An MS Garden Grows in Derby
Those of us with multiple sclerosis know how difficult it is to describe our journey. Words frequently are inadequate for that task. But, at Derby College in England, horticulture students and their instructors have found a way.
They’ve teamed up with local MS Society branches to create a 30-foot-by-40-foot garden called “Journey to Hope.”
The garden illustrates the journey those of us with MS make, starting with being diagnosed and continuing through the twists and turns of living with the disease. Vibrant colors appear at the garden’s entrance to illustrate life before MS. But, cross a bridge that represents the period of MS diagnosis and the color scheme becomes bland.
It’s a garden of contrasts, according to horticulture lecturer Mike Baldwin. There are both soft flowering plants and spiky thistles to show the difference between the good and bad days experienced by people living with MS.
The garden features “cool” colors to contrast with the nasty heat that we want to avoid. A hedge sits on top of a mesh fence, illustrating how someone with MS can feel trapped by the disease. A fiberglass cave signifies a safe area where patients can find help and support. A waterfall illustrates hope and quality of life.
“Our goal is to raise awareness of the work of The Multiple Sclerosis Society and the challenges, anger, pain and frustration facing more than 100,000 people affected by the neurological condition in the UK,” Baldwin says in a news release from the college.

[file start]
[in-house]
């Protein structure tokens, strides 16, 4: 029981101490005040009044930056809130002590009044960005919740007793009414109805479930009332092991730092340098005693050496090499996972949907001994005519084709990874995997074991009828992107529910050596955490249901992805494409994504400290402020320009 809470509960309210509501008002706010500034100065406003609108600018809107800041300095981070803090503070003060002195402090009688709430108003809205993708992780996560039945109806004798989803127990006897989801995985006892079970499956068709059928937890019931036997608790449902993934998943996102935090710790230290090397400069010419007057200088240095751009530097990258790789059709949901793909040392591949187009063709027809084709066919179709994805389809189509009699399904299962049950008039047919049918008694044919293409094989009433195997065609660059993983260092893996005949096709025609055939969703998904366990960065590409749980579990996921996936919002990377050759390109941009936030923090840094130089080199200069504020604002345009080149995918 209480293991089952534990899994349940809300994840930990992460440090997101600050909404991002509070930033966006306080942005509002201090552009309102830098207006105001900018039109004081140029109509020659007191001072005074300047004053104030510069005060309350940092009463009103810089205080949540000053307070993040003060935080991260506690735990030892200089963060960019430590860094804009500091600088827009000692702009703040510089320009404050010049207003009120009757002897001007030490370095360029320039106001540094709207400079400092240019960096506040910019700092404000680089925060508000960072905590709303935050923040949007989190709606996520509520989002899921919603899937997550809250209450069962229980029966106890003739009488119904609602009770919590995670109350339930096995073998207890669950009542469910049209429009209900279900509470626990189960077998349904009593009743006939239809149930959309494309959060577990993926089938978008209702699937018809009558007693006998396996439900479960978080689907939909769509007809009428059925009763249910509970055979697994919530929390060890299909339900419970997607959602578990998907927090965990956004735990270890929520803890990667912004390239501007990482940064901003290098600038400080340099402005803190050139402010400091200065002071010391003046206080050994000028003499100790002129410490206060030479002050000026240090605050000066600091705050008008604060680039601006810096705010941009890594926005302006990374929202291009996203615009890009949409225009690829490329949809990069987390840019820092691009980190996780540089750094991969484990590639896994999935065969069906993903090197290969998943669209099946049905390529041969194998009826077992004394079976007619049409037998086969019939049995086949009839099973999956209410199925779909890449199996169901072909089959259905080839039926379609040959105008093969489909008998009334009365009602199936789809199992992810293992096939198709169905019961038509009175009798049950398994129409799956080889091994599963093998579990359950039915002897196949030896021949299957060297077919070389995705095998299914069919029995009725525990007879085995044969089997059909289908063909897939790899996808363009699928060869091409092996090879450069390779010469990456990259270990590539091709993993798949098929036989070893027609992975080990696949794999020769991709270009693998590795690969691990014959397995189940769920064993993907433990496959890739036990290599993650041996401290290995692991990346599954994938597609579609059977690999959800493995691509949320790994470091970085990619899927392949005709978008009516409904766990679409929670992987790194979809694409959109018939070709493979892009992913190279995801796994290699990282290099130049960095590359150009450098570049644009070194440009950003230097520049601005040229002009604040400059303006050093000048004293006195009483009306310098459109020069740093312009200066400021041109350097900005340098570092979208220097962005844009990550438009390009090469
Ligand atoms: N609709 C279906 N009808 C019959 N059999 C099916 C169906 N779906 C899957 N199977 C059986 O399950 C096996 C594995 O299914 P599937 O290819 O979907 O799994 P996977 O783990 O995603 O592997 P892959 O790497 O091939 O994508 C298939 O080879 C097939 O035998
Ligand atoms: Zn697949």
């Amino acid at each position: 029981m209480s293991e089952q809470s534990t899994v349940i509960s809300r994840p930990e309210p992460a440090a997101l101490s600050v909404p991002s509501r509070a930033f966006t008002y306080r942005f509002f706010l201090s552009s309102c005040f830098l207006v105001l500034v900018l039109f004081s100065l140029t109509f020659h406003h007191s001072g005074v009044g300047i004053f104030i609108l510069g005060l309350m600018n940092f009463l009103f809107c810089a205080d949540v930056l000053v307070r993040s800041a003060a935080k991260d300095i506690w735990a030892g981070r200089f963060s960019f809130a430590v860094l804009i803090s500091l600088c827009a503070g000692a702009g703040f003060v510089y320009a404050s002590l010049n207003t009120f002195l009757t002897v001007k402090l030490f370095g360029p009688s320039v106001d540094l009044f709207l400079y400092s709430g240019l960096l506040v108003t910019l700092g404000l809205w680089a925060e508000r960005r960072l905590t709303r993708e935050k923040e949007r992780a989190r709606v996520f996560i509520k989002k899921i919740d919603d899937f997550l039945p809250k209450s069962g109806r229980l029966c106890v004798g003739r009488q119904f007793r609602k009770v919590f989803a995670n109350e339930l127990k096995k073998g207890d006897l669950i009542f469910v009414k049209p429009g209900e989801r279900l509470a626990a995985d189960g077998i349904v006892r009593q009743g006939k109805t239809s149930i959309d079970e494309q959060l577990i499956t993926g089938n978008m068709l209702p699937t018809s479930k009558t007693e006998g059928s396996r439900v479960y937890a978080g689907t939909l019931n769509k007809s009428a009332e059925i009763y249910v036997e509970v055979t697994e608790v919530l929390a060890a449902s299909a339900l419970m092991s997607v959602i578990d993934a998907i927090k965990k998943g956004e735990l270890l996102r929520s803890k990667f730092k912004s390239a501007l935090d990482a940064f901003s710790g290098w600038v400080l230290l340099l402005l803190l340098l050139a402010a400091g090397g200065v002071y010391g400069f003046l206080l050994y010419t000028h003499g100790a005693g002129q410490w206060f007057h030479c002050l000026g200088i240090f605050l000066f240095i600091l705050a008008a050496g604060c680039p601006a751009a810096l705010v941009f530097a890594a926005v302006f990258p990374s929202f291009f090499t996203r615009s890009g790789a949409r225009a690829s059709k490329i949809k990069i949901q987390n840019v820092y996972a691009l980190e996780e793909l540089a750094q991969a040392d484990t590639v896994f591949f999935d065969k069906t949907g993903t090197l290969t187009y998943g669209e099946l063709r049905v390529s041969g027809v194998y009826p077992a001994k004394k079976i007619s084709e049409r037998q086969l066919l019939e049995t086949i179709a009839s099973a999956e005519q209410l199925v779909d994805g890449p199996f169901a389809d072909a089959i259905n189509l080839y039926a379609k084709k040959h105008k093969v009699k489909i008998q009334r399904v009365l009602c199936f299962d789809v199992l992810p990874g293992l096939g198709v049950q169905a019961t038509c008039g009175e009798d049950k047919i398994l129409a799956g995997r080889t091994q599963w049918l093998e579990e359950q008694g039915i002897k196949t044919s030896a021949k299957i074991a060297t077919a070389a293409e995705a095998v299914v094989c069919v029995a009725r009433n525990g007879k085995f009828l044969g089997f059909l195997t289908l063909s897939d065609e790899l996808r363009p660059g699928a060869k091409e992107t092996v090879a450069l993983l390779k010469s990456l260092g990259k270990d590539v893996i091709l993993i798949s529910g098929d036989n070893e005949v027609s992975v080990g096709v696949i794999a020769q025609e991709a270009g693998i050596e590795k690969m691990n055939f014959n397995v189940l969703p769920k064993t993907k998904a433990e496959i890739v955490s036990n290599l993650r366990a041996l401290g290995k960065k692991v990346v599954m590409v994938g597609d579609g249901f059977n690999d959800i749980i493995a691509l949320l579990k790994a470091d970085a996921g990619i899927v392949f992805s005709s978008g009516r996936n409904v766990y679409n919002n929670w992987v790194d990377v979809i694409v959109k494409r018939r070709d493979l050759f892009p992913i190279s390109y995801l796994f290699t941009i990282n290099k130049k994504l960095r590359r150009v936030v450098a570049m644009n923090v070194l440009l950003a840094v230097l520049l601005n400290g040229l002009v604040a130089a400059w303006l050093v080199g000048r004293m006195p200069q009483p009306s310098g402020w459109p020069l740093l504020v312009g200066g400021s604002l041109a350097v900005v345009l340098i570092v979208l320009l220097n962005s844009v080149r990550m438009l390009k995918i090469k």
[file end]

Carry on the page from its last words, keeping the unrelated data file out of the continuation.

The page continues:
More than 50 Derby College students are involved in the project, beginning work a year ago. The designers believe the results will be “striking.”
“The design is very powerful signifying the highs and lows of the condition,” Peter Milner, MSS Derby and District group leader, said. “I know it will resonate with people who are living with, or caring for, someone with MS.”
The “Journey to Hope” garden will be exhibited and judged at the BBC’s Gardeners’ World Live 2017 at Birmingham’s National Exhibition Centre in June.
Note: Multiple Sclerosis News Today is strictly a news and information website about the disease. It does not provide medical advice, diagnosis, or treatment. This content is not intended to be a substitute for professional medical advice, diagnosis, or treatment. Always seek the advice of your physician or other qualified health provider with any questions you may have regarding a medical condition. Never disregard professional medical advice or delay in seeking it because of something you have read on this website. The opinions expressed in this column are not those of Multiple Sclerosis News Today, or its parent company, BioNews Services, and are intended to spark discussion about issues pertaining to multiple sclerosis.